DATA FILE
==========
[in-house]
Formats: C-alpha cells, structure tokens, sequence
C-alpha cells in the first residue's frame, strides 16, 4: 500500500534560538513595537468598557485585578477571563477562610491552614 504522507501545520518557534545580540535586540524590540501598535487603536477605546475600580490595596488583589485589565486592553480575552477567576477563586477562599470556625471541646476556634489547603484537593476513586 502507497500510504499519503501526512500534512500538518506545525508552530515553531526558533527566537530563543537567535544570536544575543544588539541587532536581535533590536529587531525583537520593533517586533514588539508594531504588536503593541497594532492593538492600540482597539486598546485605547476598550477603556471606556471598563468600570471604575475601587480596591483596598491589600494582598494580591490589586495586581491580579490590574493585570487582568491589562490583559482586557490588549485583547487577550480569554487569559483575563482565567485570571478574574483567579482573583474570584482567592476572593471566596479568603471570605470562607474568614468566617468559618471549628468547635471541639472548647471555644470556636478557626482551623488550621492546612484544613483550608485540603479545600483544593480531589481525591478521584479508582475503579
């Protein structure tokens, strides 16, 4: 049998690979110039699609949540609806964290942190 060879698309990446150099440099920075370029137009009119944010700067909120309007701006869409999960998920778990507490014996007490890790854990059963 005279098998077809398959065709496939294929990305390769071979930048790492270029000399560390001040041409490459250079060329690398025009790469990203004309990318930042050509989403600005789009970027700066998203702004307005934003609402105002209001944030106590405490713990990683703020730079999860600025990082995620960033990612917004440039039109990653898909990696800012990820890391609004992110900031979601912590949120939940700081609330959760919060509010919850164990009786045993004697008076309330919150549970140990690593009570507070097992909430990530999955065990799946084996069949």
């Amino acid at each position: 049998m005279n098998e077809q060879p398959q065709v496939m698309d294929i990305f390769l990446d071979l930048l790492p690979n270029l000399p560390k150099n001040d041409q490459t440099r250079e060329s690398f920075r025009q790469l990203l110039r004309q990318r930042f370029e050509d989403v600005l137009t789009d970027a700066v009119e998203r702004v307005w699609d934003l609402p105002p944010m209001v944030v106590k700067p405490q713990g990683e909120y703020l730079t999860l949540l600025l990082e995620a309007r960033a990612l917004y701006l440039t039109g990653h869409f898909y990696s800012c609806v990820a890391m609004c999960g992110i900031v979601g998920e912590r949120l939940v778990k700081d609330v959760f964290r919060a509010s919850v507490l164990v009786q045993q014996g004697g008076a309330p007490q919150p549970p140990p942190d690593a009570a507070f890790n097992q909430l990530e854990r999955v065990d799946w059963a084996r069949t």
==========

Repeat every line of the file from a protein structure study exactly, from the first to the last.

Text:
[in-house]
Formats: C-alpha cells, structure tokens, sequence
C-alpha cells in the first residue's frame, strides 16, 4: 500500500534560538513595537468598557485585578477571563477562610491552614 504522507501545520518557534545580540535586540524590540501598535487603536477605546475600580490595596488583589485589565486592553480575552477567576477563586477562599470556625471541646476556634489547603484537593476513586 502507497500510504499519503501526512500534512500538518506545525508552530515553531526558533527566537530563543537567535544570536544575543544588539541587532536581535533590536529587531525583537520593533517586533514588539508594531504588536503593541497594532492593538492600540482597539486598546485605547476598550477603556471606556471598563468600570471604575475601587480596591483596598491589600494582598494580591490589586495586581491580579490590574493585570487582568491589562490583559482586557490588549485583547487577550480569554487569559483575563482565567485570571478574574483567579482573583474570584482567592476572593471566596479568603471570605470562607474568614468566617468559618471549628468547635471541639472548647471555644470556636478557626482551623488550621492546612484544613483550608485540603479545600483544593480531589481525591478521584479508582475503579
């Protein structure tokens, strides 16, 4: 049998690979110039699609949540609806964290942190 060879698309990446150099440099920075370029137009009119944010700067909120309007701006869409999960998920778990507490014996007490890790854990059963 005279098998077809398959065709496939294929990305390769071979930048790492270029000399560390001040041409490459250079060329690398025009790469990203004309990318930042050509989403600005789009970027700066998203702004307005934003609402105002209001944030106590405490713990990683703020730079999860600025990082995620960033990612917004440039039109990653898909990696800012990820890391609004992110900031979601912590949120939940700081609330959760919060509010919850164990009786045993004697008076309330919150549970140990690593009570507070097992909430990530999955065990799946084996069949």
């Amino acid at each position: 049998m005279n098998e077809q060879p398959q065709v496939m698309d294929i990305f390769l990446d071979l930048l790492p690979n270029l000399p560390k150099n001040d041409q490459t440099r250079e060329s690398f920075r025009q790469l990203l110039r004309q990318r930042f370029e050509d989403v600005l137009t789009d970027a700066v009119e998203r702004v307005w699609d934003l609402p105002p944010m209001v944030v106590k700067p405490q713990g990683e909120y703020l730079t999860l949540l600025l990082e995620a309007r960033a990612l917004y701006l440039t039109g990653h869409f898909y990696s800012c609806v990820a890391m609004c999960g992110i900031v979601g998920e912590r949120l939940v778990k700081d609330v959760f964290r919060a509010s919850v507490l164990v009786q045993q014996g004697g008076a309330p007490q919150p549970p140990p942190d690593a009570a507070f890790n097992q909430l990530e854990r999955v065990d799946w059963a084996r069949t």